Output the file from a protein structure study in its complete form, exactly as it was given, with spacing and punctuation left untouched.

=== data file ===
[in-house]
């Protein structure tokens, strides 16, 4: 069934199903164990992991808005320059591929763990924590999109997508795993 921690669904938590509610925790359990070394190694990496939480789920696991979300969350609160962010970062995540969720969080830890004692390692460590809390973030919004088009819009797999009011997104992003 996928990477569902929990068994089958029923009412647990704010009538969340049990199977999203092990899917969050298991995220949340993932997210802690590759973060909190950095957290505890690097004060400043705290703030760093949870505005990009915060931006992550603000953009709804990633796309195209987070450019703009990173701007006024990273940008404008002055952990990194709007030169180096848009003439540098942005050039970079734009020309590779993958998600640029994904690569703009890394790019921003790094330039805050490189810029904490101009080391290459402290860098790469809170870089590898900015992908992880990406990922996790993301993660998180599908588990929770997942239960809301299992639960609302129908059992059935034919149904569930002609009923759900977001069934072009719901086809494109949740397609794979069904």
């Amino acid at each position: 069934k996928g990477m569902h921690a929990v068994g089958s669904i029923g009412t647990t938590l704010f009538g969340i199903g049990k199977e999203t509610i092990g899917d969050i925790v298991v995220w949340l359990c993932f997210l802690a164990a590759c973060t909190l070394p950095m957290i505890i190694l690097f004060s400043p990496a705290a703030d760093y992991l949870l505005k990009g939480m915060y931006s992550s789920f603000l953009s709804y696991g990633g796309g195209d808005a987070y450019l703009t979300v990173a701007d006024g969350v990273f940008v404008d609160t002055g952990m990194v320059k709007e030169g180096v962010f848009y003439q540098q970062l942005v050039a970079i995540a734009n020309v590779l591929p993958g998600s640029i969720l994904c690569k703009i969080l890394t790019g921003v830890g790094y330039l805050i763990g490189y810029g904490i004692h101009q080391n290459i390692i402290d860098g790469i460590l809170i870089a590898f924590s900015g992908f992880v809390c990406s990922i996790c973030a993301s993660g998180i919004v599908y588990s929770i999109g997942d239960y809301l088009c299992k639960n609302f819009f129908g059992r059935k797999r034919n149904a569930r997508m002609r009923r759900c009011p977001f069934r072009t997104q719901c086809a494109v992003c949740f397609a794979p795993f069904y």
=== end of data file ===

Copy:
[in-house]
């Protein structure tokens, strides 16, 4: 069934199903164990992991808005320059591929763990924590999109997508795993 921690669904938590509610925790359990070394190694990496939480789920696991979300969350609160962010970062995540969720969080830890004692390692460590809390973030919004088009819009797999009011997104992003 996928990477569902929990068994089958029923009412647990704010009538969340049990199977999203092990899917969050298991995220949340993932997210802690590759973060909190950095957290505890690097004060400043705290703030760093949870505005990009915060931006992550603000953009709804990633796309195209987070450019703009990173701007006024990273940008404008002055952990990194709007030169180096848009003439540098942005050039970079734009020309590779993958998600640029994904690569703009890394790019921003790094330039805050490189810029904490101009080391290459402290860098790469809170870089590898900015992908992880990406990922996790993301993660998180599908588990929770997942239960809301299992639960609302129908059992059935034919149904569930002609009923759900977001069934072009719901086809494109949740397609794979069904």
């Amino acid at each position: 069934k996928g990477m569902h921690a929990v068994g089958s669904i029923g009412t647990t938590l704010f009538g969340i199903g049990k199977e999203t509610i092990g899917d969050i925790v298991v995220w949340l359990c993932f997210l802690a164990a590759c973060t909190l070394p950095m957290i505890i190694l690097f004060s400043p990496a705290a703030d760093y992991l949870l505005k990009g939480m915060y931006s992550s789920f603000l953009s709804y696991g990633g796309g195209d808005a987070y450019l703009t979300v990173a701007d006024g969350v990273f940008v404008d609160t002055g952990m990194v320059k709007e030169g180096v962010f848009y003439q540098q970062l942005v050039a970079i995540a734009n020309v590779l591929p993958g998600s640029i969720l994904c690569k703009i969080l890394t790019g921003v830890g790094y330039l805050i763990g490189y810029g904490i004692h101009q080391n290459i390692i402290d860098g790469i460590l809170i870089a590898f924590s900015g992908f992880v809390c990406s990922i996790c973030a993301s993660g998180i919004v599908y588990s929770i999109g997942d239960y809301l088009c299992k639960n609302f819009f129908g059992r059935k797999r034919n149904a569930r997508m002609r009923r759900c009011p977001f069934r072009t997104q719901c086809a494109v992003c949740f397609a794979p795993f069904y």